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John's become a DVD star to spread message on cancer.

Byline: SARAH JUDD

A BRAVE grandad has told how the love and support of his wife, Kathleen and four grandchildren helped him battle cancer - and gave him the strength to help other sufferers.

John O'Neill, of South Bank, Middlesbrough, was diagnosed with throat cancer just before Christmas in 2005 and underwent surgery to remove his voice box the following January.

The 60-year-old, who speaks with an artificial voice box, is now recovering from a further tumour in his neck, which was diagnosed in 2007.

But the regular check ups he still endures haven't stopped him getting involved with a new training DVD aimed at encouraging earlier diagnosis and treatment of head and neck cancer, which has been launched by The Look A Head Cancer Campaign.

More than 500 health professionals are set to benefit from the DVD training package, which was launched at one of four special briefing sessions in Darlington.

The training DVD, featuring John talking about his own experience, will be rolled out across the rest of the North-east next year.

John, who lost his father to throat cancer in 2000, frankly admits to "burying his head in the sand" when he first began displaying symptoms. He said: "You tend to think it will go away. I was suffering from hoarseness when speaking and it was sometimes difficult to talk.

"It got progressively worse over a few months, then an occupational health nurse at work suggested I go and see a GP."

John, who works in maintenance reliability at Vertellus in Seal Sands, was then given the devastating news, but was more concerned about the impact on his family.

He said: "I had been through the experience with my father and had an inside knowledge of what could happen.

"I wasn't concerned about myself, I was thinking, 'what will my wife do? What about my grandchildren?'" John's knowledge of his father's condition led him to take the radical option of surgery to remove his voice box over radiotherapy.

"If the radiotherapy had been unsuccessful, the option of surgery may not have been there anymore," he said.

"Once I'd decided to go for the surgery I did think positively. I thought, 'I've got my wife and my grandchildren who I absolutely adore. This isn't going to beat me.'" After the surgery, further investigation of the tissues that were removed showed radiotherapy probably wouldn't have resolved the issue. "I was quite fortunate I made the right decision," said John.

John, a dad to Patrick, 40, and Marie, 39, had to learn to speak again with the support of speech therapists at James Cook University Hospital and Macmillan Cancer Nurses who John described as "magnificent" in also supporting Kathleen through the most stressful of times.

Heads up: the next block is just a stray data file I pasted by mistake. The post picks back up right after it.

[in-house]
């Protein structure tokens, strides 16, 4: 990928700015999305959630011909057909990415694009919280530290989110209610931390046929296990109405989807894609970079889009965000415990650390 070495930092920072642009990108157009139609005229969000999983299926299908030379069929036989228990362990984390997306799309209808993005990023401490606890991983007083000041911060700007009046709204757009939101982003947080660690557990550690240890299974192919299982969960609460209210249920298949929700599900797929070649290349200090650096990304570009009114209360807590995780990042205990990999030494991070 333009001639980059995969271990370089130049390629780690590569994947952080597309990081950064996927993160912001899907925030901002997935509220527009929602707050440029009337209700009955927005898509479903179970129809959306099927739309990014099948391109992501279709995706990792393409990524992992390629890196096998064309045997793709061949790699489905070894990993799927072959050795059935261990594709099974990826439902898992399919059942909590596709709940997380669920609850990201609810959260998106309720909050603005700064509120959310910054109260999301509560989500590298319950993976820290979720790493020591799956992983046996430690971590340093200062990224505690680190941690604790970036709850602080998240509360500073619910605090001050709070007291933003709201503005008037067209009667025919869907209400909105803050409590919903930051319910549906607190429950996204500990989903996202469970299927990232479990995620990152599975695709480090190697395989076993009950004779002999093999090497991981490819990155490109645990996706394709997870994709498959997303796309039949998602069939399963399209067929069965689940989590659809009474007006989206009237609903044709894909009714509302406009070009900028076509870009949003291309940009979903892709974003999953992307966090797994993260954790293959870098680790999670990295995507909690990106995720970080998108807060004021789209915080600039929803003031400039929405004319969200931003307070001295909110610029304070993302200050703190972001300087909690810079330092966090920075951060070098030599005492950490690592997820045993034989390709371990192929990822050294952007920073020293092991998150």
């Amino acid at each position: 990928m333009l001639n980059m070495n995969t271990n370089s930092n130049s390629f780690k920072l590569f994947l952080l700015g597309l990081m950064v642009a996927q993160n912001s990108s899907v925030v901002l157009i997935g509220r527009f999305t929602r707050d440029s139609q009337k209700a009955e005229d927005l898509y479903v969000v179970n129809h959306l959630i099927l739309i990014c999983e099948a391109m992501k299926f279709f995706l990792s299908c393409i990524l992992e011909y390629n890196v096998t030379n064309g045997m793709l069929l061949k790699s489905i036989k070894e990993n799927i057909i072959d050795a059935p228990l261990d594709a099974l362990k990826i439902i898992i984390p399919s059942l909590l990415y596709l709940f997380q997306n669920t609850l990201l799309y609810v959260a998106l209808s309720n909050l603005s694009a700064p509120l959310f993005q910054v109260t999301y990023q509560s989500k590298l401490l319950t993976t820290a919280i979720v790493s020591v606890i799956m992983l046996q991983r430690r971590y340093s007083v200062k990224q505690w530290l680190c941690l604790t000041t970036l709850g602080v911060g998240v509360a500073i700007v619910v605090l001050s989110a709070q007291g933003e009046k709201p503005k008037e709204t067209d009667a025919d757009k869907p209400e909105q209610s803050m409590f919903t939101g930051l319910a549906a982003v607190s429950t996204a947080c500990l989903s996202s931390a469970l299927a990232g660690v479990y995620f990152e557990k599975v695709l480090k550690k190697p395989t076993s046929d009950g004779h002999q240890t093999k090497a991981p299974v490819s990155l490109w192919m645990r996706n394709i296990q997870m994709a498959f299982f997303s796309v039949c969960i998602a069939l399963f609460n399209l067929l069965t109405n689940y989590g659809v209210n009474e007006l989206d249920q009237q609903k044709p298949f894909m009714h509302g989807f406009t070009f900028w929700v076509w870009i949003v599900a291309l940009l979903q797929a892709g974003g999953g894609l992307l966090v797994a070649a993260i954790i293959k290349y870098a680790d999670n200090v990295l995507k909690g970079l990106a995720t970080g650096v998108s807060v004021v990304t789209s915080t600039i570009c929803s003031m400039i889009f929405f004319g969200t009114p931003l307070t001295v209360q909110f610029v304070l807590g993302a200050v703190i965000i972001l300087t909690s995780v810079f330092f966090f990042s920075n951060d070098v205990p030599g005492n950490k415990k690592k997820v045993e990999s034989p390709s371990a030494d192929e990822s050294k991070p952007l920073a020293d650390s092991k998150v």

It took six to 10 weeks for the grandad-offour to utter his first word after the first operation. After a further operation in September 2007 to remove a tumour on his neck, John proved such an inspiration with his positive outlook, Macmillan Nurse Sharon Rhys and speech therapist Pauline Sturdy got him talking to other patients about his own experience. This also led to his involvement with the DVD.

John said: "I don't believe the public are generally aware of the symptoms of head and neck cancer. The DVD will be a training tool is for all healthcare workers such as occupational health people, nursing staff and dentists so if someone says, 'I've had a sore throat for six weeks,' they can maybe point them in the right direction."

Cancer survivor Vanessa Price, 42, also features in the DVD and will also star as one of the models in The Celebration of Life After Cancer Fashion Show at Tall Trees hotel in Yarm later this month.

The mum-of-two, from Richmond, battled cancer of the jaw eight years ago and hopes to be given the all clear in 18 months' time.

She said: "I was diagnosed the week of my 34th birthday. I had a two-week old baby and a five-year-old. Every single model at the fashion show has had some form of cancer but the message is that cancer doesn't have to kill you."

* The fashion show takes place at Tall Trees, Yarm, on October 13 and 14. Tickets are pounds 10 from the Gazette offices on Borough Road, Middlesbrough; Barkers in Northallerton or from Mary Lee on 01642 712555. Visit www.lifeaftercancer.org.uk for details.

What to look out for HERE are the symptoms of head and neck cancer.

* A lump in the neck.

If you have any of the following which last for more than four weeks, see your doctor or dentist without delay, but remember, these symptoms could have other causes. You can reduce your risk of head and neck cancers by: * Not smoking. * Drinking alcohol only in moderation, if at all. Smoking and drinking pose a particular risk.

* Hoarseness * Pain or discomfort in the throat. * An ulcer on the tongue or another part of the mouth. * Eating five portions of fruit and vegetables a day.

* A lump or white patch in the mouth. * Painful or difficult swallowing. * Visiting your dentist at least once a year for a dental and oral health check. * For more information, visit www.headandneck.info

CAPTION(S):

DIAGNOSIS HOPES: John, pictured with wife Kathleen, left, is appearing alongside Vanessa Price, pictured below with daughter Lydia, in a training DVD to highlight the symptoms of head and neck cancers, which you can see on gazettelive.co.uk Pictures by PETER REIMANN and IAN McINTYRE I thought, 'I've got my wife and my grandchildren who I absolutely adore. This isn't going to beat me John O'Neill, pictured left with his grandaughters Laura 17, on the right, and Melissa
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Publication:Evening Gazette (Middlesbrough, England)
Geographic Code:4EUUK
Date:Oct 9, 2009
Words:949
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